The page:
Yumpin' Yiminy! If you ever have to go to prison, it's pretty obvious that Sweden is the place to go. I wonder if poor Scooter Libby could get some kind of foreign exchange program, assuming that Bush doesn't pardon him, which he should. At least he'd have access to spank material in his cell.

America: Cruel and unusual punishment is an execution where the convicted murderer might feel a little pain when the needle goes in his arm for the lethal injection. Sweden: Cruel and unusual punishment is no porn magazines for rapists. Because, you know, prisons aren't supposed to actually punish people! That's not what they're for... Is it?



If you can remember when the only thing that M&Ms candies could say was "m", then you're officially old. Back in the day, there were just two varieties of M&Ms, Plain and Peanut. Your color choices were the ones that came in the package -- brown, yellow, green, orange, red and tan.

Well, it's a new day out there, and the candy that could only say "m" (or "w" or "E" or "3" if you turned it a different direction and had a bit of imagination) now speaks in words or short sentences. They now come in 22 colors, 17 of which can be customized with your own message of up to eight letters on each of two lines. To show just how versatile their crunchy little chocolates can be, M&M/Mars candy company had a contest to choose a couple to take a vow of silence and communicate for a month exclusively with customized MY M&Ms candies (and non-verbal communication). Ryan Donlon and Jennifer Farina of Philadelphia will be paid $1000 per day that they manage to do it.

Saying it with customized MY M&Ms isn't cheap: They cost $11.99 per 7 oz. bag, with a minimum order of four bags.

Upside: If you say something you regret with MY M&Ms, it's much tastier to eat your words.


Hot On the iPod

I got Liz Phair's self-titled CD from 2003 recently, and it's been getting a lot of play on my iPod. Liz Phair was a radical departure from her earlier indie rock albums Exile in Guyville and Whip-Smart, both in terms of vocal style and musical style as well.

The earlier albums from 1993 and 1994 were of a piece, featuring lo-fi garage arrangements and flat deadpan vocals. The songs were angsty and not particularly radio-friendly: They didn't follow standard songwriting formulae, and there were all of those sexually explicit lyrics...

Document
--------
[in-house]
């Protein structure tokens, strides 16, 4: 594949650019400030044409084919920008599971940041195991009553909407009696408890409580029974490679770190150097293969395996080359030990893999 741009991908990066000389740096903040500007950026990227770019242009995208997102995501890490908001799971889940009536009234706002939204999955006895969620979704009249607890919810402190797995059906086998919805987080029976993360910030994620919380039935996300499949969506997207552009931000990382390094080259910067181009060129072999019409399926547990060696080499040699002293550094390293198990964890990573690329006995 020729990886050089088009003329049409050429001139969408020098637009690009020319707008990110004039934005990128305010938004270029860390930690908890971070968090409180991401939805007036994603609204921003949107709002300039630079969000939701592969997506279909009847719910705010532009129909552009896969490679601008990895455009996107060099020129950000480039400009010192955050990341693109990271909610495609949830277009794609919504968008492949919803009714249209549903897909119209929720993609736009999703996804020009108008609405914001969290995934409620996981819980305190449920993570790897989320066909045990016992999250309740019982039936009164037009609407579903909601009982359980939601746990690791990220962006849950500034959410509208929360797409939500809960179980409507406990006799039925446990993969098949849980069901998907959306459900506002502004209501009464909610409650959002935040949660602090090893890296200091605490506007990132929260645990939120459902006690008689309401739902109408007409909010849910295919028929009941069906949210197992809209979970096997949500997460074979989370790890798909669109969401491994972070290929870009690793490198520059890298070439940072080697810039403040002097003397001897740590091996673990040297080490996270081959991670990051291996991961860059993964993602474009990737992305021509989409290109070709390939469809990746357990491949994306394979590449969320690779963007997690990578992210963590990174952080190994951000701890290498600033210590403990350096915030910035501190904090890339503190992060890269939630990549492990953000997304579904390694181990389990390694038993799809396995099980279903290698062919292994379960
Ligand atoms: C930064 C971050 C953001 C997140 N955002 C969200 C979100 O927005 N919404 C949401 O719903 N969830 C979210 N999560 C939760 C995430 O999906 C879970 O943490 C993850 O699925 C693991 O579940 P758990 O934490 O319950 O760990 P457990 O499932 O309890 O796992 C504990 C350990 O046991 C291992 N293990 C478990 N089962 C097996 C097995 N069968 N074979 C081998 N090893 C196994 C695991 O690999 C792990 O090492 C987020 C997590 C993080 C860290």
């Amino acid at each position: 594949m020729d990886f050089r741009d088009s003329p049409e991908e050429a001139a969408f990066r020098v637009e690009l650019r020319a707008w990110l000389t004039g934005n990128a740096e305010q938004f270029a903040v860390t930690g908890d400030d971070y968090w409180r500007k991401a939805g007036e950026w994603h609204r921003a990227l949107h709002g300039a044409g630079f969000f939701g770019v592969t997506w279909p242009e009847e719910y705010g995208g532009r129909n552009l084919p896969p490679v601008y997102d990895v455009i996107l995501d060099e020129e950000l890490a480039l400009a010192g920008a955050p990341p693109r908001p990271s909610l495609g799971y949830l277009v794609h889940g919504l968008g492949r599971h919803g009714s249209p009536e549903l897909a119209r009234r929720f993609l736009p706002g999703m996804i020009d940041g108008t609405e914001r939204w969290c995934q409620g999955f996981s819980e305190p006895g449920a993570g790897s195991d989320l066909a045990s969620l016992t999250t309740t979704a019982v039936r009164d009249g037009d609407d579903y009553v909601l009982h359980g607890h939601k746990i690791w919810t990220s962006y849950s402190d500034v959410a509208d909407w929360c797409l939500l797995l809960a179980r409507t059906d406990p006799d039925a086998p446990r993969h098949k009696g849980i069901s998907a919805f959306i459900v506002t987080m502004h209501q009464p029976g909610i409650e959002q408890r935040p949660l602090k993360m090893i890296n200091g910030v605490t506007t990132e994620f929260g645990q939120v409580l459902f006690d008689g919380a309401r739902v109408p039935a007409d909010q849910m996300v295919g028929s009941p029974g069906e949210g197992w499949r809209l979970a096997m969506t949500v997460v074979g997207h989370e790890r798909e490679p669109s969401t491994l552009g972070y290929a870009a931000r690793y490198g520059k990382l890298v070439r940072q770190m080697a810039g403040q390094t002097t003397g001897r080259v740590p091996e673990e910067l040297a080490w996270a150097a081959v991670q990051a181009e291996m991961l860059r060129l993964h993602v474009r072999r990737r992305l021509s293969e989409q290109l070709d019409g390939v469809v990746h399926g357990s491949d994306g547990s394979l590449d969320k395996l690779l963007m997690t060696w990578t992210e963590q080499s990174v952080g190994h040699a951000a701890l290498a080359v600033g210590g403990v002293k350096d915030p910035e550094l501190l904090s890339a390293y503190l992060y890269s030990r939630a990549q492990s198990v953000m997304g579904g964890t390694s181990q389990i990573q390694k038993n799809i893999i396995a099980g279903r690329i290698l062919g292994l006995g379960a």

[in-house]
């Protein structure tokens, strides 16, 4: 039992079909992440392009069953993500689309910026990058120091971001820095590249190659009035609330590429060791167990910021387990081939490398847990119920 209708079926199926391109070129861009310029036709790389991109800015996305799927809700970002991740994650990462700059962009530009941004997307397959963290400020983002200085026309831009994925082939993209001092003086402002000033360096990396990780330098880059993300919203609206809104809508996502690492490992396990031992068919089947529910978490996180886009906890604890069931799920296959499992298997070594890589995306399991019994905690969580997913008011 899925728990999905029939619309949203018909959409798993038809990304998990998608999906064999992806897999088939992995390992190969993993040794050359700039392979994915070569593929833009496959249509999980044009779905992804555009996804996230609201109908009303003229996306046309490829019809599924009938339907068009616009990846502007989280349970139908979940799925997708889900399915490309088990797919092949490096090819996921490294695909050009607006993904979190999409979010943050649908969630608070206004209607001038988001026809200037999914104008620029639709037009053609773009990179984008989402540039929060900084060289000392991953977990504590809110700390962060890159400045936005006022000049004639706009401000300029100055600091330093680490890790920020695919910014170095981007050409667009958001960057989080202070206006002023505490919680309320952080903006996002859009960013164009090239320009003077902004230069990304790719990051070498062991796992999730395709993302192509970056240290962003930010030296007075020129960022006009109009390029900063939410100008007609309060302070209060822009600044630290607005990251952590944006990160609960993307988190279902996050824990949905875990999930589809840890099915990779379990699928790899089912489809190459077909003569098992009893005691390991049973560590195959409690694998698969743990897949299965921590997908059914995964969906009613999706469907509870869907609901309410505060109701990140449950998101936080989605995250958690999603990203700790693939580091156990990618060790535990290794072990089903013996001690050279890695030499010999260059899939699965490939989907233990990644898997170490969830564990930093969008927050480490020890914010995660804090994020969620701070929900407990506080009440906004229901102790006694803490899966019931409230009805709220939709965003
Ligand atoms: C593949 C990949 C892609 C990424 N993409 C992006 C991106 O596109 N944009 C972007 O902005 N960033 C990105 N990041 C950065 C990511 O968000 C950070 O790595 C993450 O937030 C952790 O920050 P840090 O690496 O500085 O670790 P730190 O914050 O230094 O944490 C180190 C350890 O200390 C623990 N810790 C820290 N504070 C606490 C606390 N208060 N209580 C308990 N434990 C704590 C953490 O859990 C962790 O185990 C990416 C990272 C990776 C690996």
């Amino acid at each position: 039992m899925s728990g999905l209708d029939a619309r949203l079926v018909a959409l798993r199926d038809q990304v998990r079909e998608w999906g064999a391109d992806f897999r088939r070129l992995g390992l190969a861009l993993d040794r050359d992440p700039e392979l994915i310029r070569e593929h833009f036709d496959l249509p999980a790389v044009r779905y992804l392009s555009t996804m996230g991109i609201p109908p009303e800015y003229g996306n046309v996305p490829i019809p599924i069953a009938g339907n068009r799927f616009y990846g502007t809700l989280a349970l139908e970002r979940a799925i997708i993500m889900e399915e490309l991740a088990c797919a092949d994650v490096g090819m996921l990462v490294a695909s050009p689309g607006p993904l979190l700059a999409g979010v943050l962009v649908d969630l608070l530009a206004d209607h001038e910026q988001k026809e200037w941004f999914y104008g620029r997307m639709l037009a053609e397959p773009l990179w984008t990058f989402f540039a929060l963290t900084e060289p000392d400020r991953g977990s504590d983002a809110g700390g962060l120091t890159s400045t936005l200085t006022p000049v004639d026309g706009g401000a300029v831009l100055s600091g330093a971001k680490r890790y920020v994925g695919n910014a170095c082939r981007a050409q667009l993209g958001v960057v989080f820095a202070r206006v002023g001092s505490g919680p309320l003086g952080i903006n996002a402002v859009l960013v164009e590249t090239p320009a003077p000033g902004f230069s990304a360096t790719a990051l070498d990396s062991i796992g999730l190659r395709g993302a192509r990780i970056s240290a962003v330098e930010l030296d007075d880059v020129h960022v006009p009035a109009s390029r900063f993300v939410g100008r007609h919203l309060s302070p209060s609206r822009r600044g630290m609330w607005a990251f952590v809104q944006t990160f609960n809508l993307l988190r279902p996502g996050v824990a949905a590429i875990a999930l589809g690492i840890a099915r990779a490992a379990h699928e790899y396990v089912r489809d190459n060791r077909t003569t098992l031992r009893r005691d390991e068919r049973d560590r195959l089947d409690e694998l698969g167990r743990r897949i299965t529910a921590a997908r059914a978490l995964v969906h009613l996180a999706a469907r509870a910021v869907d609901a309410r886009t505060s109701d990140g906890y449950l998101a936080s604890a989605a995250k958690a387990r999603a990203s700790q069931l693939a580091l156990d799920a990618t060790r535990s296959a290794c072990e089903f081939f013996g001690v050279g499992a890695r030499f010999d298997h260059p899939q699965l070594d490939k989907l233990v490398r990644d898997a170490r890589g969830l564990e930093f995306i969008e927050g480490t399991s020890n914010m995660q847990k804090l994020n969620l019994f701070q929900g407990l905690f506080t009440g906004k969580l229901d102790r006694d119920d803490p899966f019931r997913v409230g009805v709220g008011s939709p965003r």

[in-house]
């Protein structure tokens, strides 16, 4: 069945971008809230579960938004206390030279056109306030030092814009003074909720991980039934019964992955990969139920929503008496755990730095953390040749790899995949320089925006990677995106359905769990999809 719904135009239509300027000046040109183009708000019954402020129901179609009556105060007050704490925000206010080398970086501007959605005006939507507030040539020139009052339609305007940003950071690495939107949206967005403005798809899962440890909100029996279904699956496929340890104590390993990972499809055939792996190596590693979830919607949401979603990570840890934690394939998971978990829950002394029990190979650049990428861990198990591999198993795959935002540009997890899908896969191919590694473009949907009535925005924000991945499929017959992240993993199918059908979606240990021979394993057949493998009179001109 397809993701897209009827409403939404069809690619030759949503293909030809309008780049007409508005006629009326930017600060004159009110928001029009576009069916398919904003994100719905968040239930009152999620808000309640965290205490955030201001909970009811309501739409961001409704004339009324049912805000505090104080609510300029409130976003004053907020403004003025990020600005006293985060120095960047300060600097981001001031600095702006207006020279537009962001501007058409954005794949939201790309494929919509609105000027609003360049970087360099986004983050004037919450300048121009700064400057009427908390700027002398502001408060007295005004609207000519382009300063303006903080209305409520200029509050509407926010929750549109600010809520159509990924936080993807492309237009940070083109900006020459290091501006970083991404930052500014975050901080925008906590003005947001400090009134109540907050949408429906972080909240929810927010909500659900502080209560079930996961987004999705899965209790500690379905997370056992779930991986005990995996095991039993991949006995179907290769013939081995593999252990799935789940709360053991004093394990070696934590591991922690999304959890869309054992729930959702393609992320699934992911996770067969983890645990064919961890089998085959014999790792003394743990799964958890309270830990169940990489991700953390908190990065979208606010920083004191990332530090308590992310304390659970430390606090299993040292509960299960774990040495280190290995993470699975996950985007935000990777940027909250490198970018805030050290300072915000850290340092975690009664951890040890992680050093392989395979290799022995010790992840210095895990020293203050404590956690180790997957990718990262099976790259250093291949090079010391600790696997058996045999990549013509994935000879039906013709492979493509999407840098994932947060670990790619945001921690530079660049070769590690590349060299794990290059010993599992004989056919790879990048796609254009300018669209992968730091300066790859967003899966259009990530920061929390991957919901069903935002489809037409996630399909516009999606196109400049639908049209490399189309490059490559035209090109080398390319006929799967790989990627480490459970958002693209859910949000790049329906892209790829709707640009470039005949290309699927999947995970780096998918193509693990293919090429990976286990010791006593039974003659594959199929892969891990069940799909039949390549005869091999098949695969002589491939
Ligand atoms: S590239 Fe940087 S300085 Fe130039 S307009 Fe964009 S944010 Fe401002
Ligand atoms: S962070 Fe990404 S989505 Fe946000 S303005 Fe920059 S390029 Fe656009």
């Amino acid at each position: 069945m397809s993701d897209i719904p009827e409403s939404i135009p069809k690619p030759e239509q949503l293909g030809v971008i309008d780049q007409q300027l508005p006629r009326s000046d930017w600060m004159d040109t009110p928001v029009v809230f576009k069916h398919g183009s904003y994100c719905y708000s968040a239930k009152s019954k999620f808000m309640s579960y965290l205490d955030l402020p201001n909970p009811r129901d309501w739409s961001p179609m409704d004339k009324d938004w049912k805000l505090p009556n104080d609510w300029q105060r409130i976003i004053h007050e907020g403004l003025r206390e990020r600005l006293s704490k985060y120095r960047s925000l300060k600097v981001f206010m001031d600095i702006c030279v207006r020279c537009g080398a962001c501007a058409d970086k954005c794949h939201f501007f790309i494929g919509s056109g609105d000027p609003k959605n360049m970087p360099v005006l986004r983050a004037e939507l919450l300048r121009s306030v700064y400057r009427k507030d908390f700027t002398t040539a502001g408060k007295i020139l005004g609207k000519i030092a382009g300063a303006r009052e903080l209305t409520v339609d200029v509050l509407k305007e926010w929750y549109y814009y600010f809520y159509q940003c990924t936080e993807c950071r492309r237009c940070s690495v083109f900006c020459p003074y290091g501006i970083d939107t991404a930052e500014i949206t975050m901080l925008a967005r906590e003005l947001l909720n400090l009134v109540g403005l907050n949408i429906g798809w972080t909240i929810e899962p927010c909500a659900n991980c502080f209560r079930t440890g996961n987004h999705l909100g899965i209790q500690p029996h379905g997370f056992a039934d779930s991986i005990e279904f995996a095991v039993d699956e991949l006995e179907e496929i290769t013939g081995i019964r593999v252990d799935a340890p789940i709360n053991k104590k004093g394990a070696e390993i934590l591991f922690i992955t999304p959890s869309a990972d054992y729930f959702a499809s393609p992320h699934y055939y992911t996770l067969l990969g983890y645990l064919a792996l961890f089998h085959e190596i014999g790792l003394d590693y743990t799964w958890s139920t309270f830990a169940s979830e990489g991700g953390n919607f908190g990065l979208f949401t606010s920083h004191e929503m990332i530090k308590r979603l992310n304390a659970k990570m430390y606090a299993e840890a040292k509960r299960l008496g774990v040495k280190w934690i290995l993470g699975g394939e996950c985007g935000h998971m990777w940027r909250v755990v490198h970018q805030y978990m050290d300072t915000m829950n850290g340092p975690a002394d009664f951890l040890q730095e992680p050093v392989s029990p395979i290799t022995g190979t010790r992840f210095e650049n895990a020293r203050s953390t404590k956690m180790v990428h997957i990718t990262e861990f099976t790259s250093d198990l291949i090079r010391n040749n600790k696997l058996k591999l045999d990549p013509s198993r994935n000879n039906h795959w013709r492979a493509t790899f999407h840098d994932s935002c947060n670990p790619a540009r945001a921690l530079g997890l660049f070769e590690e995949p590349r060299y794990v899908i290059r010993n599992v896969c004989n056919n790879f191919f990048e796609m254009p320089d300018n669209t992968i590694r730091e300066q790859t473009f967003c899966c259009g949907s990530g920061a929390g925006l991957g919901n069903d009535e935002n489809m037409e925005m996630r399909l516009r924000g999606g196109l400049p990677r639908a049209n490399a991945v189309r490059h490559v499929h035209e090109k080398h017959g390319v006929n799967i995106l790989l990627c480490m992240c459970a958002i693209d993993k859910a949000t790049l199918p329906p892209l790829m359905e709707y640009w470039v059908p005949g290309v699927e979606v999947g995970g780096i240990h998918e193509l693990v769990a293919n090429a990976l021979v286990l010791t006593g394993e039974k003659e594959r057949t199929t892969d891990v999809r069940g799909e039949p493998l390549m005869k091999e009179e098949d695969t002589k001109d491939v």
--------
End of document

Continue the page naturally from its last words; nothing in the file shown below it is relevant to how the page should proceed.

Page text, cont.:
Flash forward to 2003. Liz was 36 years old instead of 26, and the songs were less unhappy, more formulaic and more pop-oriented and radio-friendly. The flat vocals are gone, and she actually has a melodic voice. Well, there is still some of that sexually explicit stuff, especially on the song "H.W.C." in which she praises a "secret beauty routine," but most of the rest of the CD could make it on the airwaves.

The record company had her collaborate with the hit-making team The Matrix on four of the tracks. The critical reaction was mixed: Some called it Exile in Avril Lavigneville, because of the pop style, but as I read in another review, you can't expect people to stand still; time passes and people change. It is what it is, which is a pretty darned good pop album. I especially liked "Extraordinary" and "Why Can't I?" which were two of the tracks with The Matrix. Another good, if quirky song, is "Favorite," in which she compares her comfortable relationship to her lover with her favorite underwear. And "H.W.C.," while it would work well on an adult film soundtrack, is also a very catchy song, if the lyrics don't put you off.

Here's the video for "Why Can't I?" (which is on the enhanced CD) off YouTube:

And that controversial "H.W.C." song? Here's an unofficial music video of the song with a photo montage of Liz Phair:

(Don't say I didn't warn you!)

(If you watched it, you have to admit that it's a catchy tune)


Weekend Leftovers

A bit of this and that from the weekend.